Features of Open Virtualization Format

Key features of OVF are as follows:

Validation support. OVF supports the validation of every VM and the complete package.

Supports single and multiple VM configurations. OVF supports both single VM packages and complex multi-tier package services involving more than one interdependent VM.

Content verification support. Depending on the industry-standard public key infrastructure (PKI), OVF enables integrity checking and content verification.

Licensing support. OVF supports management and software licensing strategies.

Platform-independent. OVF was designed to be platform-independent, whether it's a guest OS, host platform or virtualization platform.

Extensible. OVF can support new technological advancements in virtualization and virtual appliances.

Portable packaging. OVF allows vendors to add platform-specific enhancements to their appliances and software.

Deploying an OVF template in vSphere Client.

Open Virtualization Format package

An OVF package is a group of files required to import the VM. These files are generally found in the same folder and they can be compressed, digitally signed, encrypted and archived. The package consists of metadata and file elements that describe the VMs, as well as additional information required to deploy and operate the applications in the package.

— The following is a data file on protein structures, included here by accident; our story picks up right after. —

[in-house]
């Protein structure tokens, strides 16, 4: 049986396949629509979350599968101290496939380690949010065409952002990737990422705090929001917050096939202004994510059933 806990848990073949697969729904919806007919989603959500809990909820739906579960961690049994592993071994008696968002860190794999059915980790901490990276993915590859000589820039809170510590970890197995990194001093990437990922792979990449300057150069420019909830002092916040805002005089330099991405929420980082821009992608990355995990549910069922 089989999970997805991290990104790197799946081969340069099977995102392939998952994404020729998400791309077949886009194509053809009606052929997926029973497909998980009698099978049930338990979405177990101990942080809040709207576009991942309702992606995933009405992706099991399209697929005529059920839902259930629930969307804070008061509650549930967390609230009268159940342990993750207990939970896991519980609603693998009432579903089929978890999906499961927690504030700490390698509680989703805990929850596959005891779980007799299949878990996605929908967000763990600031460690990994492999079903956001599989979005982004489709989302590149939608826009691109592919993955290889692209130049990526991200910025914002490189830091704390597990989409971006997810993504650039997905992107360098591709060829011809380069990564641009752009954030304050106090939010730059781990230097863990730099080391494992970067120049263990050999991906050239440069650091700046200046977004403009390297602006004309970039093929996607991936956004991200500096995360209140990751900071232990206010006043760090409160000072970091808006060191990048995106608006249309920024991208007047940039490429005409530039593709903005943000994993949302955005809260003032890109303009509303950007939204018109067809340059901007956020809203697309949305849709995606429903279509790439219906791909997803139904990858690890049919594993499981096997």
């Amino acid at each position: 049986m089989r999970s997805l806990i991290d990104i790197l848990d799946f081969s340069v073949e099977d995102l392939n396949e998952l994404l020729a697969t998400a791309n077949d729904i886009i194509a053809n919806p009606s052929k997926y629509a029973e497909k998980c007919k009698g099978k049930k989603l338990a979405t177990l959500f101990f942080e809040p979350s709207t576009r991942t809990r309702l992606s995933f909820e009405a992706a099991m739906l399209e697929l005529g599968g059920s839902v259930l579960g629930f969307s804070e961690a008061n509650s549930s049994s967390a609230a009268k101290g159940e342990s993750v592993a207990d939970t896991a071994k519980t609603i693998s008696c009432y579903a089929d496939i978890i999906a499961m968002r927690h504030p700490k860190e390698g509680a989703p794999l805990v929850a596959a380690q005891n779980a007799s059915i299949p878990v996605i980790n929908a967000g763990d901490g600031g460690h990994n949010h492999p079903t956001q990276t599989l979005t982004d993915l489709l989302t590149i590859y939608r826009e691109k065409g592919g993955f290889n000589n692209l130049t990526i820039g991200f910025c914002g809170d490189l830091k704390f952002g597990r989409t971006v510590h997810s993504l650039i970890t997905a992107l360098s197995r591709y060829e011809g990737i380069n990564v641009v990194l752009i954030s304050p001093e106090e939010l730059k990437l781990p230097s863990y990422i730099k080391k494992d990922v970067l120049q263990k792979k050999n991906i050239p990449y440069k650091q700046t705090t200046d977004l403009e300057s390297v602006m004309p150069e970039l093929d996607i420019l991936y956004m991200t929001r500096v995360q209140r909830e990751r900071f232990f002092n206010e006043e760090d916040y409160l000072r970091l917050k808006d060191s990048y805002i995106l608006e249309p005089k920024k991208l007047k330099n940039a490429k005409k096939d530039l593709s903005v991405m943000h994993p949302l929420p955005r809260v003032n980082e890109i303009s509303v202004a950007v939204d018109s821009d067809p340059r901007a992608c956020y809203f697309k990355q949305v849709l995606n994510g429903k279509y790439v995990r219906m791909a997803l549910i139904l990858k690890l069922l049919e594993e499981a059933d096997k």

The metadata or descriptor file is one of the components of the OVF file. This extensible markup language (XML) document with the extension of .ovf includes details such as the location of virtual disks associated with the VMs, plus information about managing the VMs during import.

In addition, the OVF package typically includes the following files:

  • The manifest file with a .mf extension that references the OVF files and their checksum.
  • A certificate file with the .cert extension if a user chooses to digitally sign the OVF file.
  • Files comprising virtual disks in the format specified by the virtualization product that exported the virtual disks.

An OVF package can be used by multiple stakeholders, including the following:

  • An independent software vendor (ISV) publishing a software solution.